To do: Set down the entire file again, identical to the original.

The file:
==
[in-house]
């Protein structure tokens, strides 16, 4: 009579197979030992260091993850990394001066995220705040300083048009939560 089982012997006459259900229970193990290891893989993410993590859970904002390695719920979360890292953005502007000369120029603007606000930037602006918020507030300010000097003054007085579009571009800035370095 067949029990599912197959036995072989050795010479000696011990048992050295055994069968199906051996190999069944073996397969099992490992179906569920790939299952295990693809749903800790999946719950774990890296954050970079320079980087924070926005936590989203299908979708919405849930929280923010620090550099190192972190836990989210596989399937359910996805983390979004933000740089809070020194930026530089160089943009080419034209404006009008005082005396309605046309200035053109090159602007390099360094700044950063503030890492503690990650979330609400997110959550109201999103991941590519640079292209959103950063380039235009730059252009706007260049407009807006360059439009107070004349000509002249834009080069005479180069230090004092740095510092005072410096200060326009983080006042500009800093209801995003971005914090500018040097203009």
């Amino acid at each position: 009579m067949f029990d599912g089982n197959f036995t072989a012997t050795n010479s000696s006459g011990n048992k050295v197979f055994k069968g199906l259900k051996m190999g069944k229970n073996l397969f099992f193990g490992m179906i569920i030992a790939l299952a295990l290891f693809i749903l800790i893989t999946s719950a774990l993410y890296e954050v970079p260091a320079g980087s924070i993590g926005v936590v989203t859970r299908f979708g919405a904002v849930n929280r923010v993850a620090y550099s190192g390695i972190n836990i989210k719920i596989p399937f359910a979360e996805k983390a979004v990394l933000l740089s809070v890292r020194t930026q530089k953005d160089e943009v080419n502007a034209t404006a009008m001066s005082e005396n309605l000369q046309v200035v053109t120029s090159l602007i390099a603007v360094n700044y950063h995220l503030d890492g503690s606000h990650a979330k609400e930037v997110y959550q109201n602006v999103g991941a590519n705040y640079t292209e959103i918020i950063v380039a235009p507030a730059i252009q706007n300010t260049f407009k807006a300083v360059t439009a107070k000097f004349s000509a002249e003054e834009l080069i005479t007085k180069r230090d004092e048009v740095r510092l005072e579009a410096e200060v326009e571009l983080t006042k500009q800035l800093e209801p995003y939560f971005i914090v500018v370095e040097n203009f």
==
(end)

[in-house]
């Protein structure tokens, strides 16, 4: 009579197979030992260091993850990394001066995220705040300083048009939560 089982012997006459259900229970193990290891893989993410993590859970904002390695719920979360890292953005502007000369120029603007606000930037602006918020507030300010000097003054007085579009571009800035370095 067949029990599912197959036995072989050795010479000696011990048992050295055994069968199906051996190999069944073996397969099992490992179906569920790939299952295990693809749903800790999946719950774990890296954050970079320079980087924070926005936590989203299908979708919405849930929280923010620090550099190192972190836990989210596989399937359910996805983390979004933000740089809070020194930026530089160089943009080419034209404006009008005082005396309605046309200035053109090159602007390099360094700044950063503030890492503690990650979330609400997110959550109201999103991941590519640079292209959103950063380039235009730059252009706007260049407009807006360059439009107070004349000509002249834009080069005479180069230090004092740095510092005072410096200060326009983080006042500009800093209801995003971005914090500018040097203009």
């Amino acid at each position: 009579m067949f029990d599912g089982n197959f036995t072989a012997t050795n010479s000696s006459g011990n048992k050295v197979f055994k069968g199906l259900k051996m190999g069944k229970n073996l397969f099992f193990g490992m179906i569920i030992a790939l299952a295990l290891f693809i749903l800790i893989t999946s719950a774990l993410y890296e954050v970079p260091a320079g980087s924070i993590g926005v936590v989203t859970r299908f979708g919405a904002v849930n929280r923010v993850a620090y550099s190192g390695i972190n836990i989210k719920i596989p399937f359910a979360e996805k983390a979004v990394l933000l740089s809070v890292r020194t930026q530089k953005d160089e943009v080419n502007a034209t404006a009008m001066s005082e005396n309605l000369q046309v200035v053109t120029s090159l602007i390099a603007v360094n700044y950063h995220l503030d890492g503690s606000h990650a979330k609400e930037v997110y959550q109201n602006v999103g991941a590519n705040y640079t292209e959103i918020i950063v380039a235009p507030a730059i252009q706007n300010t260049f407009k807006a300083v360059t439009a107070k000097f004349s000509a002249e003054e834009l080069i005479t007085k180069r230090d004092e048009v740095r510092l005072e579009a410096e200060v326009e571009l983080t006042k500009q800035l800093e209801p995003y939560f971005i914090v500018v370095e040097n203009f």